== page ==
The Adirondack rail/recreational trail controversy continues to command attention in the media, and it appears a substantial number of people favor removing the existing track to establish a multi-use recreational trail from Lake Placid to Tupper Lake. These advocates fail to consider the long-term consequences of track removal.
The existing track, if restored, would provide a vital source of public transportation from Utica to Lake Placid and surrounding communities, reducing the number of trucks and cars carrying goods and passengers to the Adirondacks.
Pollution from the increasing number of vehicles in the Adirondacks is taking a toll on habitats and fragile ecosystems. The state needs to encourage and provide incentives for public transportation, including restoration of rail transportation from Utica to Lake Placid.
The Adirondack Park, the largest in the lower forty-eight states, already contains an incomparable number of walking paths, nature trails, and on-road and off-road bikeways, not to mention a multitude of snowmobile trails. Visitors to the Park are by no means at a loss for recreational opportunities.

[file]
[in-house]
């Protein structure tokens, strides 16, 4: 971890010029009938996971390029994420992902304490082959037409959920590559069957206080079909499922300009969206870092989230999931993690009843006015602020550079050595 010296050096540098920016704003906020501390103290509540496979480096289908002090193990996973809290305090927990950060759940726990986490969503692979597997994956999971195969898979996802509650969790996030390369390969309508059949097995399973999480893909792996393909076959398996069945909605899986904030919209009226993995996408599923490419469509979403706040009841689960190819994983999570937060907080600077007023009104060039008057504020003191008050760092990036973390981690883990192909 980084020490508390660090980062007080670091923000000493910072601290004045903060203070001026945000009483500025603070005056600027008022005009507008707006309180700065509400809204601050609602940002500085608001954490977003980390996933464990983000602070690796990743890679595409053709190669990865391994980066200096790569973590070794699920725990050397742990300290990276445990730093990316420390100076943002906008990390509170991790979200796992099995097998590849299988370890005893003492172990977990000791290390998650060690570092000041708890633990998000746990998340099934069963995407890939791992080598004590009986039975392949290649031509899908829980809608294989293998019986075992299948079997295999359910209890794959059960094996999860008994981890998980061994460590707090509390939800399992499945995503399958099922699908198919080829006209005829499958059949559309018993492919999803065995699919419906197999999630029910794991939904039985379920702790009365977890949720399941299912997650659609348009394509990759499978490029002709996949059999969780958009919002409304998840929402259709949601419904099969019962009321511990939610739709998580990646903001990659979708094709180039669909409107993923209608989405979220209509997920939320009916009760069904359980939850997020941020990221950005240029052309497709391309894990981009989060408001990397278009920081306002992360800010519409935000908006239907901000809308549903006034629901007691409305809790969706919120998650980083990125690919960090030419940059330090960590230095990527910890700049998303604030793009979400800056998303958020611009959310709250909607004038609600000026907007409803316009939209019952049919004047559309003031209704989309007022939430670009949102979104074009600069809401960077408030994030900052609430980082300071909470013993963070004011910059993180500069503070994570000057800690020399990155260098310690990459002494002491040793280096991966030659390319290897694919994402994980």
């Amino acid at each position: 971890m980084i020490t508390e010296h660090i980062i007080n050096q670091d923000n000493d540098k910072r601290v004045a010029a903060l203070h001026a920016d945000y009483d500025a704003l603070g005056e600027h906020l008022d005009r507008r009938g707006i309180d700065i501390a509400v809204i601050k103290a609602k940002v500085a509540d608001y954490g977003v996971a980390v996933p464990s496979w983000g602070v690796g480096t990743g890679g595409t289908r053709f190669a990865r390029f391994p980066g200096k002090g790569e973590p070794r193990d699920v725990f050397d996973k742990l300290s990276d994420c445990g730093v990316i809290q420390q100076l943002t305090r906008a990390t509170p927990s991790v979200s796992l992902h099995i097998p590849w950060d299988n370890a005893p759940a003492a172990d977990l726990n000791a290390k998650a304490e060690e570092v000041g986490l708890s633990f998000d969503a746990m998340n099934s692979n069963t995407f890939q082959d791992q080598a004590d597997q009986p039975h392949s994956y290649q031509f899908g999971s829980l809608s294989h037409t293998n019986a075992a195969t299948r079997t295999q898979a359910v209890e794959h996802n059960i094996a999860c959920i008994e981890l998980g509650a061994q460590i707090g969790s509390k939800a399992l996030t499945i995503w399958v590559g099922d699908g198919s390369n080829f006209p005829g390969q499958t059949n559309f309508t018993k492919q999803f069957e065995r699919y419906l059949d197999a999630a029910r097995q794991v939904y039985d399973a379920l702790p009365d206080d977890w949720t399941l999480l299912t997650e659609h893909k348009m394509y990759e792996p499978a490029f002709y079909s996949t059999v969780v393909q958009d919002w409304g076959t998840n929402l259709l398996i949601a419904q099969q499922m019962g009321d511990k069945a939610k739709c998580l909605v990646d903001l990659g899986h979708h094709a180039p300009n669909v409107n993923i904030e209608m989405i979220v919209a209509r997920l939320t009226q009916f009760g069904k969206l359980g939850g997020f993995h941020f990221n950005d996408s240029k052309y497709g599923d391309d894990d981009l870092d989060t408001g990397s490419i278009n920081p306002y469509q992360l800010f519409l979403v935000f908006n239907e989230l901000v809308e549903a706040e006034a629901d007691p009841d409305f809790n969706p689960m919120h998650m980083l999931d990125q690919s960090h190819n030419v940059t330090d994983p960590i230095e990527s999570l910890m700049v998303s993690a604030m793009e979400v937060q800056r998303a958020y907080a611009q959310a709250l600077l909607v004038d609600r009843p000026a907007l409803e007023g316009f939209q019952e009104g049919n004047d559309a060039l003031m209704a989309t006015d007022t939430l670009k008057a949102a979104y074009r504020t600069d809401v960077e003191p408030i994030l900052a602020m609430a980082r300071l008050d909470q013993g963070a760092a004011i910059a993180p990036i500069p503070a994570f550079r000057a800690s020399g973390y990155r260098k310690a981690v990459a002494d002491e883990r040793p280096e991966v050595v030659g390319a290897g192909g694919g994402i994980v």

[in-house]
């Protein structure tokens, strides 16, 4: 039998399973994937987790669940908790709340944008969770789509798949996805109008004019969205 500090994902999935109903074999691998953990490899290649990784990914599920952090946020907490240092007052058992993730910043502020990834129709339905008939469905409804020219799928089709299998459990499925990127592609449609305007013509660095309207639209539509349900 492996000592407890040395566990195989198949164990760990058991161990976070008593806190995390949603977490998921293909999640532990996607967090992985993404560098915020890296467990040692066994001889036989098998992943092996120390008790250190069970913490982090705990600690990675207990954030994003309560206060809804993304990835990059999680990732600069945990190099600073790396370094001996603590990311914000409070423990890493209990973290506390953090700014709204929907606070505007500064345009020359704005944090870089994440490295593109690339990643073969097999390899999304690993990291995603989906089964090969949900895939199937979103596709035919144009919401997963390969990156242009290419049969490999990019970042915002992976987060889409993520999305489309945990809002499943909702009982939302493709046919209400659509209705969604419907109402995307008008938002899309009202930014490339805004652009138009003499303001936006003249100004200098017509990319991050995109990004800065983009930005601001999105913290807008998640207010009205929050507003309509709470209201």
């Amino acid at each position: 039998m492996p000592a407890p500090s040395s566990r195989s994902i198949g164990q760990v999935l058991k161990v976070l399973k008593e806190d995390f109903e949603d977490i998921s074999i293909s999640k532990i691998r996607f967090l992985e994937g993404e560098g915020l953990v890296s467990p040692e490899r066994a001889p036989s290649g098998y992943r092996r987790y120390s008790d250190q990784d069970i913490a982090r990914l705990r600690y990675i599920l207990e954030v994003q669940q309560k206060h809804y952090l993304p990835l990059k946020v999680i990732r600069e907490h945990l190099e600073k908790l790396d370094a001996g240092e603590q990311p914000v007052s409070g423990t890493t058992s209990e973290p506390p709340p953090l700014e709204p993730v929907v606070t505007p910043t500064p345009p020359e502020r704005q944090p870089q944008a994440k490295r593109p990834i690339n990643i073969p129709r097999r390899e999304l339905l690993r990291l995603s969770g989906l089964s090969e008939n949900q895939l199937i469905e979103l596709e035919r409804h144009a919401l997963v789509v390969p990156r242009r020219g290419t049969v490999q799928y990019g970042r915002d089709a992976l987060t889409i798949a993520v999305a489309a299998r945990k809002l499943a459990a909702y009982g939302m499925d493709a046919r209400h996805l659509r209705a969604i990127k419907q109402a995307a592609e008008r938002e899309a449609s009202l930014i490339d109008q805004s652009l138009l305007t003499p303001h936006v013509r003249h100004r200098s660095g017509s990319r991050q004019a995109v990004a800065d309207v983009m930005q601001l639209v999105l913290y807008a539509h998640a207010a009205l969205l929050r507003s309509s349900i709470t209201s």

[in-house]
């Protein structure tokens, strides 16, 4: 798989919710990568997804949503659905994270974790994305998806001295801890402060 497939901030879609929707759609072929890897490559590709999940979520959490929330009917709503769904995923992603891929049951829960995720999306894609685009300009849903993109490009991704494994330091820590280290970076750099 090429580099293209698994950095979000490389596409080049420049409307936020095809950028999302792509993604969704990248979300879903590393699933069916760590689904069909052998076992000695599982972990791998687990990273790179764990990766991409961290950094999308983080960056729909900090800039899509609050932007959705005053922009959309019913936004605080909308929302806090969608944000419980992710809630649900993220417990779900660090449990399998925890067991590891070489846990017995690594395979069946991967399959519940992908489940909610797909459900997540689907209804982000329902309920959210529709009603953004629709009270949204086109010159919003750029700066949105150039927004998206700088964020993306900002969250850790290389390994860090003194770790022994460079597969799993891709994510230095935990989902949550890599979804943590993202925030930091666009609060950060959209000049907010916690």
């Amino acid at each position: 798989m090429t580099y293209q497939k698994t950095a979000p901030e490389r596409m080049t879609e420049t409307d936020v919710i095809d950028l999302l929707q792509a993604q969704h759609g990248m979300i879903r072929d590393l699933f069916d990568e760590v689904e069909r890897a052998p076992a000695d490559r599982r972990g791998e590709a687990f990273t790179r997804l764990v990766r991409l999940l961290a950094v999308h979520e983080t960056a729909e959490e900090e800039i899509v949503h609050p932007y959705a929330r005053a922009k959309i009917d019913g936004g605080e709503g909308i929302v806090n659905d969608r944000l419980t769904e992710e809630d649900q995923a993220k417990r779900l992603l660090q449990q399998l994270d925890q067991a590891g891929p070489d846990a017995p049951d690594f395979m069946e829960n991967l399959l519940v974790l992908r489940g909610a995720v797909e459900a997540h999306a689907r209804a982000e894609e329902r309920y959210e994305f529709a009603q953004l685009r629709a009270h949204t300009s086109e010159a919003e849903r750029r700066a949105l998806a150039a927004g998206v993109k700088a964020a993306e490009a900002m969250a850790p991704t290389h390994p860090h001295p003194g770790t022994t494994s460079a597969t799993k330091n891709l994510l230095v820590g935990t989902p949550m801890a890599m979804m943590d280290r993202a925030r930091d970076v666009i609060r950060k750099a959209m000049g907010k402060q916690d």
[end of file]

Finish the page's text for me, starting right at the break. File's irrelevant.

Although multi-use recreational trails on obsolete railroad routes provide a major recreational resource in high-density population areas where open space is at a premium, there is no lack of open space in the Adirondack Park .Given the vast number of recreational trails that already exist in the Park, it is most unlikely that the proposed multi-use trail from Lake Placid to Tupper Lake will boost tourism and economic growth as projected by its supporters.
On the other hand, removal of the track from Lake Placid to Tupper Lake would prove to be a very costly mistake.
John R. Ackerman, River Bend, NC
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